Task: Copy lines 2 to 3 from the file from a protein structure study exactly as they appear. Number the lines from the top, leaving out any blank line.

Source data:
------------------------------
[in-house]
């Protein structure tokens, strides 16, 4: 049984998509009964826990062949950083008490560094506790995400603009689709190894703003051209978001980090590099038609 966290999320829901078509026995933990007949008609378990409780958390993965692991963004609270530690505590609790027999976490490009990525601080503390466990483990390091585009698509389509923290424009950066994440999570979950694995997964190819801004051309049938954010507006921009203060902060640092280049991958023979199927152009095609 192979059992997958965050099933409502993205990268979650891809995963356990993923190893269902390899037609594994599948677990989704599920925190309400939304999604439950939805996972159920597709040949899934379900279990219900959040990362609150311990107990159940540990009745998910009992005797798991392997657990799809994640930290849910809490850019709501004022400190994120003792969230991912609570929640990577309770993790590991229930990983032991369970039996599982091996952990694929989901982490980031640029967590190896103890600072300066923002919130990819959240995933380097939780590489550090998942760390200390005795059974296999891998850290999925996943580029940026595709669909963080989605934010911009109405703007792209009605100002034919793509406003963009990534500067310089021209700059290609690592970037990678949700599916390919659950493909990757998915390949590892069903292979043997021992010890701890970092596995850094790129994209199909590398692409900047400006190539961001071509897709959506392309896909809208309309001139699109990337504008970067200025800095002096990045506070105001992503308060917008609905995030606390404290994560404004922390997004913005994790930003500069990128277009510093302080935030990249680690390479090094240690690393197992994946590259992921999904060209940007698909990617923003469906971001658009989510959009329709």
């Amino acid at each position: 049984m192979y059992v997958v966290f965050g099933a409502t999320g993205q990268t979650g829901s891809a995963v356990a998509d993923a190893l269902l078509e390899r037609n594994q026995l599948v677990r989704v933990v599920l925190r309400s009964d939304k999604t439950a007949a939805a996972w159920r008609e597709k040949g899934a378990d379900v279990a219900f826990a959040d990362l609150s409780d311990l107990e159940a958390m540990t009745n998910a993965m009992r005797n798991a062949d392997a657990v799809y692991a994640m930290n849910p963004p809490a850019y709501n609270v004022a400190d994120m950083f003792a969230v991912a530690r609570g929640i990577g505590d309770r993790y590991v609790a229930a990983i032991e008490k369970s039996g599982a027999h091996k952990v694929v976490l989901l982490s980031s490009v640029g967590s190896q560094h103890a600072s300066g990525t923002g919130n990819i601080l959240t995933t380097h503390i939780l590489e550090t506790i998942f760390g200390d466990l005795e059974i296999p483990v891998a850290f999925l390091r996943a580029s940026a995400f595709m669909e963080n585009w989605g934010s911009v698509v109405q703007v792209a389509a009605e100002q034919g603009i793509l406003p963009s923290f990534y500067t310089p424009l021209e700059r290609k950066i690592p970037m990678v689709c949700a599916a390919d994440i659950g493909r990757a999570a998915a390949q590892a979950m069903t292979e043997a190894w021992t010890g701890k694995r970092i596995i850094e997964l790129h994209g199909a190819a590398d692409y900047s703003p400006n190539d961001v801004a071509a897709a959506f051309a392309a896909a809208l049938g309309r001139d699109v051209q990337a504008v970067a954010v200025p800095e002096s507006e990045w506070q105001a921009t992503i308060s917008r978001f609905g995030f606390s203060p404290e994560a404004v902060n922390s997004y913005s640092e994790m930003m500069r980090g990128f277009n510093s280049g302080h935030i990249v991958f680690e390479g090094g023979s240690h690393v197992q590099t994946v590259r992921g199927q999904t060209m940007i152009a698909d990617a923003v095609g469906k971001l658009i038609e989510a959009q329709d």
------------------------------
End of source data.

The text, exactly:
């Protein structure tokens, strides 16, 4: 049984998509009964826990062949950083008490560094506790995400603009689709190894703003051209978001980090590099038609 966290999320829901078509026995933990007949008609378990409780958390993965692991963004609270530690505590609790027999976490490009990525601080503390466990483990390091585009698509389509923290424009950066994440999570979950694995997964190819801004051309049938954010507006921009203060902060640092280049991958023979199927152009095609 192979059992997958965050099933409502993205990268979650891809995963356990993923190893269902390899037609594994599948677990989704599920925190309400939304999604439950939805996972159920597709040949899934379900279990219900959040990362609150311990107990159940540990009745998910009992005797798991392997657990799809994640930290849910809490850019709501004022400190994120003792969230991912609570929640990577309770993790590991229930990983032991369970039996599982091996952990694929989901982490980031640029967590190896103890600072300066923002919130990819959240995933380097939780590489550090998942760390200390005795059974296999891998850290999925996943580029940026595709669909963080989605934010911009109405703007792209009605100002034919793509406003963009990534500067310089021209700059290609690592970037990678949700599916390919659950493909990757998915390949590892069903292979043997021992010890701890970092596995850094790129994209199909590398692409900047400006190539961001071509897709959506392309896909809208309309001139699109990337504008970067200025800095002096990045506070105001992503308060917008609905995030606390404290994560404004922390997004913005994790930003500069990128277009510093302080935030990249680690390479090094240690690393197992994946590259992921999904060209940007698909990617923003469906971001658009989510959009329709």
């Amino acid at each position: 049984m192979y059992v997958v966290f965050g099933a409502t999320g993205q990268t979650g829901s891809a995963v356990a998509d993923a190893l269902l078509e390899r037609n594994q026995l599948v677990r989704v933990v599920l925190r309400s009964d939304k999604t439950a007949a939805a996972w159920r008609e597709k040949g899934a378990d379900v279990a219900f826990a959040d990362l609150s409780d311990l107990e159940a958390m540990t009745n998910a993965m009992r005797n798991a062949d392997a657990v799809y692991a994640m930290n849910p963004p809490a850019y709501n609270v004022a400190d994120m950083f003792a969230v991912a530690r609570g929640i990577g505590d309770r993790y590991v609790a229930a990983i032991e008490k369970s039996g599982a027999h091996k952990v694929v976490l989901l982490s980031s490009v640029g967590s190896q560094h103890a600072s300066g990525t923002g919130n990819i601080l959240t995933t380097h503390i939780l590489e550090t506790i998942f760390g200390d466990l005795e059974i296999p483990v891998a850290f999925l390091r996943a580029s940026a995400f595709m669909e963080n585009w989605g934010s911009v698509v109405q703007v792209a389509a009605e100002q034919g603009i793509l406003p963009s923290f990534y500067t310089p424009l021209e700059r290609k950066i690592p970037m990678v689709c949700a599916a390919d994440i659950g493909r990757a999570a998915a390949q590892a979950m069903t292979e043997a190894w021992t010890g701890k694995r970092i596995i850094e997964l790129h994209g199909a190819a590398d692409y900047s703003p400006n190539d961001v801004a071509a897709a959506f051309a392309a896909a809208l049938g309309r001139d699109v051209q990337a504008v970067a954010v200025p800095e002096s507006e990045w506070q105001a921009t992503i308060s917008r978001f609905g995030f606390s203060p404290e994560a404004v902060n922390s997004y913005s640092e994790m930003m500069r980090g990128f277009n510093s280049g302080h935030i990249v991958f680690e390479g090094g023979s240690h690393v197992q590099t994946v590259r992921g199927q999904t060209m940007i152009a698909d990617a923003v095609g469906k971001l658009i038609e989510a959009q329709d």